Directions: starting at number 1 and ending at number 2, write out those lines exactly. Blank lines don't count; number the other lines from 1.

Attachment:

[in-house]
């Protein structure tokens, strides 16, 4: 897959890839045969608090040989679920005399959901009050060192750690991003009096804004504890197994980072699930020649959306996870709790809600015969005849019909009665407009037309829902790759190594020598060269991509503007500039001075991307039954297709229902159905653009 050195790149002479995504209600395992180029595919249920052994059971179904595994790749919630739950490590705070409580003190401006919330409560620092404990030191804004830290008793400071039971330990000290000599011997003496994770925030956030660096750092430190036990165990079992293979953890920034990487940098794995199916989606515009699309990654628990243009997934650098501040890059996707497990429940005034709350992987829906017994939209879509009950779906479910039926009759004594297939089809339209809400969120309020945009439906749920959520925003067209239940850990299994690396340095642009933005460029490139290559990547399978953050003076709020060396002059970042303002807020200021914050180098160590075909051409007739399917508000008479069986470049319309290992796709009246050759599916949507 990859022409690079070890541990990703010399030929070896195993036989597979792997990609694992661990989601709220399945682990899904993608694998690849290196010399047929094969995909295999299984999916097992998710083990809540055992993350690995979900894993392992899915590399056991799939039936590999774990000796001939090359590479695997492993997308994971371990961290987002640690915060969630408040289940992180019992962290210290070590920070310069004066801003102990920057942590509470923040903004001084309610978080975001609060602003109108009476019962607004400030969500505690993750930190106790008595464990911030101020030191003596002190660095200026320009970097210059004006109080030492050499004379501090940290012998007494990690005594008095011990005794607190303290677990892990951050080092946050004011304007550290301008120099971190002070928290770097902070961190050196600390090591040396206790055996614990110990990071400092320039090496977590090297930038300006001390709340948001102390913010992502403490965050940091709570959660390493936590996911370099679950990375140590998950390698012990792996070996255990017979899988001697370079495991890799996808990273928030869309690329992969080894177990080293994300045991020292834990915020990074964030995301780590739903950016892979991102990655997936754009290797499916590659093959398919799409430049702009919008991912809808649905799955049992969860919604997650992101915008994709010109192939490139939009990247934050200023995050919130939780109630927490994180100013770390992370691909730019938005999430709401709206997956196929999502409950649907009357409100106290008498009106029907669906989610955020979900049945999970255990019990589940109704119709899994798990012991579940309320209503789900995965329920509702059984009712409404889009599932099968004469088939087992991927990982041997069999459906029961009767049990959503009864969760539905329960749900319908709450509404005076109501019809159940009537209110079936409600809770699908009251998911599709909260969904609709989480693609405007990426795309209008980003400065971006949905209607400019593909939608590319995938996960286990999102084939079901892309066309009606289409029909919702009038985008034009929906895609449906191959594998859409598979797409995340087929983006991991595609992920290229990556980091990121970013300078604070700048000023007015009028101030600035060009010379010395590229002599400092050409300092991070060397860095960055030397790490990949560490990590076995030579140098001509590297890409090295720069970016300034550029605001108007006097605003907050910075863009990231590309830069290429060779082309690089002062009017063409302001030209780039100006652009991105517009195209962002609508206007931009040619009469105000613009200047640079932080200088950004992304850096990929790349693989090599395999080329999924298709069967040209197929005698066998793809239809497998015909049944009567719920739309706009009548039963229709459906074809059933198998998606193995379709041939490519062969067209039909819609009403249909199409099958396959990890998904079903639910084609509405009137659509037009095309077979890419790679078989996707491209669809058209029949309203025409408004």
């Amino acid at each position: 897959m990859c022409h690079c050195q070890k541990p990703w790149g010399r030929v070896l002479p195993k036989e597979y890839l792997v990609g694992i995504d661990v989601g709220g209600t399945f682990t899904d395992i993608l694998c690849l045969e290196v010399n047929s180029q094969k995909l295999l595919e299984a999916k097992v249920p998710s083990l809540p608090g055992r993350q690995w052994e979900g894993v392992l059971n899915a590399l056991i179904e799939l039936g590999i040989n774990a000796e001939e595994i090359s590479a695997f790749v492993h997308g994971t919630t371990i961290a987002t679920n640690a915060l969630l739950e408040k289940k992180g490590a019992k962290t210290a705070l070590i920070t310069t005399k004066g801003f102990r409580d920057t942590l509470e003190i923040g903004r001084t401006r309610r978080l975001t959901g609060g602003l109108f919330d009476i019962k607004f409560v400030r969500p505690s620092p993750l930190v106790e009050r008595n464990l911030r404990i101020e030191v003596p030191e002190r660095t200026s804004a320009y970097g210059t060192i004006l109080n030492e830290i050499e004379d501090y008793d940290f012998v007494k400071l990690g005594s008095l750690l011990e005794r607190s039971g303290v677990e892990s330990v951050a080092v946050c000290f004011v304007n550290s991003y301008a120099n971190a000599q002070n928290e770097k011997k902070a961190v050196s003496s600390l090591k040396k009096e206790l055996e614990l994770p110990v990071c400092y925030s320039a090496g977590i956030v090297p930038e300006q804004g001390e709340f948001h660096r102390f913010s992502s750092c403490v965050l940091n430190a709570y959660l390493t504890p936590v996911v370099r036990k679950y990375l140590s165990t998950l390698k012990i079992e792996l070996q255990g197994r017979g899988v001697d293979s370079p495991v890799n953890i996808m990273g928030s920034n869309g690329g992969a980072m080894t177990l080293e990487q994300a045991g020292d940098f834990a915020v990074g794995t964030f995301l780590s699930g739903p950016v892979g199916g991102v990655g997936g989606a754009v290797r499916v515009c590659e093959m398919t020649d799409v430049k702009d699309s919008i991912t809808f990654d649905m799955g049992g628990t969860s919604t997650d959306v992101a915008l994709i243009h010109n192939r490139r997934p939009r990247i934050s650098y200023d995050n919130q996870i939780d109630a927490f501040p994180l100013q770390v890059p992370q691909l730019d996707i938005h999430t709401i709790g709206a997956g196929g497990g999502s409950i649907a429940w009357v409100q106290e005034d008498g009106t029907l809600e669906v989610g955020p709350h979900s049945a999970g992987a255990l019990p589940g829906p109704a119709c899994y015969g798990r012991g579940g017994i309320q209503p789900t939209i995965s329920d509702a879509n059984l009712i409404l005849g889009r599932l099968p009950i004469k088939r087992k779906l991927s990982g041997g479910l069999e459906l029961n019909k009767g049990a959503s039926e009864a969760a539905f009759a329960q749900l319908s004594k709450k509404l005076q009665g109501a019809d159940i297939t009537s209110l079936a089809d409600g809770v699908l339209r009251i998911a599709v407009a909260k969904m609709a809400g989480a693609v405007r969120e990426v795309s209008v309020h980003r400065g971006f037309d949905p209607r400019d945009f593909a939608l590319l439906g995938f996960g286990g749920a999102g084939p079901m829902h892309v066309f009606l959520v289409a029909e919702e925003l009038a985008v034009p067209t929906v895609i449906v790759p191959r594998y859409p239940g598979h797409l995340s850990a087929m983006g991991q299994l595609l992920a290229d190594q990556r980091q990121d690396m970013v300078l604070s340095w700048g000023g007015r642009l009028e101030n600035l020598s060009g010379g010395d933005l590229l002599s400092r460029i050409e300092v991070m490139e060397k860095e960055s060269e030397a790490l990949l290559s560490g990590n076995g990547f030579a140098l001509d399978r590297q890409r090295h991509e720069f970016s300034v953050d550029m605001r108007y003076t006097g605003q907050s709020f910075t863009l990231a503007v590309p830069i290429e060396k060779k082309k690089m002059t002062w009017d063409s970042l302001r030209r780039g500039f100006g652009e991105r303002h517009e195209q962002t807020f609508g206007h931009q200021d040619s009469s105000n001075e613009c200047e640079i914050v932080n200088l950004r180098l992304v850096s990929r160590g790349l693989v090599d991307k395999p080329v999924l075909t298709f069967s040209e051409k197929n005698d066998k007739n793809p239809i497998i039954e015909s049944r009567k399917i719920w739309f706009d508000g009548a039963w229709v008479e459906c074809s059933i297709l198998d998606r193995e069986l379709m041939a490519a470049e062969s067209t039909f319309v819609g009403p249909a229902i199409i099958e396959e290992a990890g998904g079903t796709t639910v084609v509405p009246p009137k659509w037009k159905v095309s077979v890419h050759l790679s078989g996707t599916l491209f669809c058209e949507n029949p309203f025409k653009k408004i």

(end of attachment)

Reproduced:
[in-house]
């Protein structure tokens, strides 16, 4: 897959890839045969608090040989679920005399959901009050060192750690991003009096804004504890197994980072699930020649959306996870709790809600015969005849019909009665407009037309829902790759190594020598060269991509503007500039001075991307039954297709229902159905653009 050195790149002479995504209600395992180029595919249920052994059971179904595994790749919630739950490590705070409580003190401006919330409560620092404990030191804004830290008793400071039971330990000290000599011997003496994770925030956030660096750092430190036990165990079992293979953890920034990487940098794995199916989606515009699309990654628990243009997934650098501040890059996707497990429940005034709350992987829906017994939209879509009950779906479910039926009759004594297939089809339209809400969120309020945009439906749920959520925003067209239940850990299994690396340095642009933005460029490139290559990547399978953050003076709020060396002059970042303002807020200021914050180098160590075909051409007739399917508000008479069986470049319309290992796709009246050759599916949507 990859022409690079070890541990990703010399030929070896195993036989597979792997990609694992661990989601709220399945682990899904993608694998690849290196010399047929094969995909295999299984999916097992998710083990809540055992993350690995979900894993392992899915590399056991799939039936590999774990000796001939090359590479695997492993997308994971371990961290987002640690915060969630408040289940992180019992962290210290070590920070310069004066801003102990920057942590509470923040903004001084309610978080975001609060602003109108009476019962607004400030969500505690993750930190106790008595464990911030101020030191003596002190660095200026320009970097210059004006109080030492050499004379501090940290012998007494990690005594008095011990005794607190303290677990892990951050080092946050004011304007550290301008120099971190002070928290770097902070961190050196600390090591040396206790055996614990110990990071400092320039090496977590090297930038300006001390709340948001102390913010992502403490965050940091709570959660390493936590996911370099679950990375140590998950390698012990792996070996255990017979899988001697370079495991890799996808990273928030869309690329992969080894177990080293994300045991020292834990915020990074964030995301780590739903950016892979991102990655997936754009290797499916590659093959398919799409430049702009919008991912809808649905799955049992969860919604997650992101915008994709010109192939490139939009990247934050200023995050919130939780109630927490994180100013770390992370691909730019938005999430709401709206997956196929999502409950649907009357409100106290008498009106029907669906989610955020979900049945999970255990019990589940109704119709899994798990012991579940309320209503789900995965329920509702059984009712409404889009599932099968004469088939087992991927990982041997069999459906029961009767049990959503009864969760539905329960749900319908709450509404005076109501019809159940009537209110079936409600809770699908009251998911599709909260969904609709989480693609405007990426795309209008980003400065971006949905209607400019593909939608590319995938996960286990999102084939079901892309066309009606289409029909919702009038985008034009929906895609449906191959594998859409598979797409995340087929983006991991595609992920290229990556980091990121970013300078604070700048000023007015009028101030600035060009010379010395590229002599400092050409300092991070060397860095960055030397790490990949560490990590076995030579140098001509590297890409090295720069970016300034550029605001108007006097605003907050910075863009990231590309830069290429060779082309690089002062009017063409302001030209780039100006652009991105517009195209962002609508206007931009040619009469105000613009200047640079932080200088950004992304850096990929790349693989090599395999080329999924298709069967040209197929005698066998793809239809497998015909049944009567719920739309706009009548039963229709459906074809059933198998998606193995379709041939490519062969067209039909819609009403249909199409099958396959990890998904079903639910084609509405009137659509037009095309077979890419790679078989996707491209669809058209029949309203025409408004």